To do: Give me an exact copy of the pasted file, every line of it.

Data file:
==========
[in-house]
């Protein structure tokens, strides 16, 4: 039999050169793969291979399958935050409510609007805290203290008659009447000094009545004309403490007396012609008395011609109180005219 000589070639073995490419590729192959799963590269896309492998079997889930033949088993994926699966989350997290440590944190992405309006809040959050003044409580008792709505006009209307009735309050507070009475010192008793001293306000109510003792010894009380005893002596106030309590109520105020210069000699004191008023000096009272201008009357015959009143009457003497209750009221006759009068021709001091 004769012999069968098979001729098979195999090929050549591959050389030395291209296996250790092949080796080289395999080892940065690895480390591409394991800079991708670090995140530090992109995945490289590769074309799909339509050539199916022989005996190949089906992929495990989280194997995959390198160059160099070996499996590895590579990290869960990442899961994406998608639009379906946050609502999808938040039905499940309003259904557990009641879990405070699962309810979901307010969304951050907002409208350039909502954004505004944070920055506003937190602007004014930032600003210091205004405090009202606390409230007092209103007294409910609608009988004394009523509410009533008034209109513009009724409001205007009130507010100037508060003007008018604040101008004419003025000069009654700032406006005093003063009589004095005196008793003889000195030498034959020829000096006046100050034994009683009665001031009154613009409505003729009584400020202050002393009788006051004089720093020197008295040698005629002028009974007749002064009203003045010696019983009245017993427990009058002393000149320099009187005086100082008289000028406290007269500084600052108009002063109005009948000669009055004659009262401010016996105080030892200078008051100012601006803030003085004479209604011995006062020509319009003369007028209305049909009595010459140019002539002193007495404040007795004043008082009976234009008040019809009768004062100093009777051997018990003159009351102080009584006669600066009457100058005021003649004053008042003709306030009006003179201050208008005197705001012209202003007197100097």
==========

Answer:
[in-house]
């Protein structure tokens, strides 16, 4: 039999050169793969291979399958935050409510609007805290203290008659009447000094009545004309403490007396012609008395011609109180005219 000589070639073995490419590729192959799963590269896309492998079997889930033949088993994926699966989350997290440590944190992405309006809040959050003044409580008792709505006009209307009735309050507070009475010192008793001293306000109510003792010894009380005893002596106030309590109520105020210069000699004191008023000096009272201008009357015959009143009457003497209750009221006759009068021709001091 004769012999069968098979001729098979195999090929050549591959050389030395291209296996250790092949080796080289395999080892940065690895480390591409394991800079991708670090995140530090992109995945490289590769074309799909339509050539199916022989005996190949089906992929495990989280194997995959390198160059160099070996499996590895590579990290869960990442899961994406998608639009379906946050609502999808938040039905499940309003259904557990009641879990405070699962309810979901307010969304951050907002409208350039909502954004505004944070920055506003937190602007004014930032600003210091205004405090009202606390409230007092209103007294409910609608009988004394009523509410009533008034209109513009009724409001205007009130507010100037508060003007008018604040101008004419003025000069009654700032406006005093003063009589004095005196008793003889000195030498034959020829000096006046100050034994009683009665001031009154613009409505003729009584400020202050002393009788006051004089720093020197008295040698005629002028009974007749002064009203003045010696019983009245017993427990009058002393000149320099009187005086100082008289000028406290007269500084600052108009002063109005009948000669009055004659009262401010016996105080030892200078008051100012601006803030003085004479209604011995006062020509319009003369007028209305049909009595010459140019002539002193007495404040007795004043008082009976234009008040019809009768004062100093009777051997018990003159009351102080009584006669600066009457100058005021003649004053008042003709306030009006003179201050208008005197705001012209202003007197100097």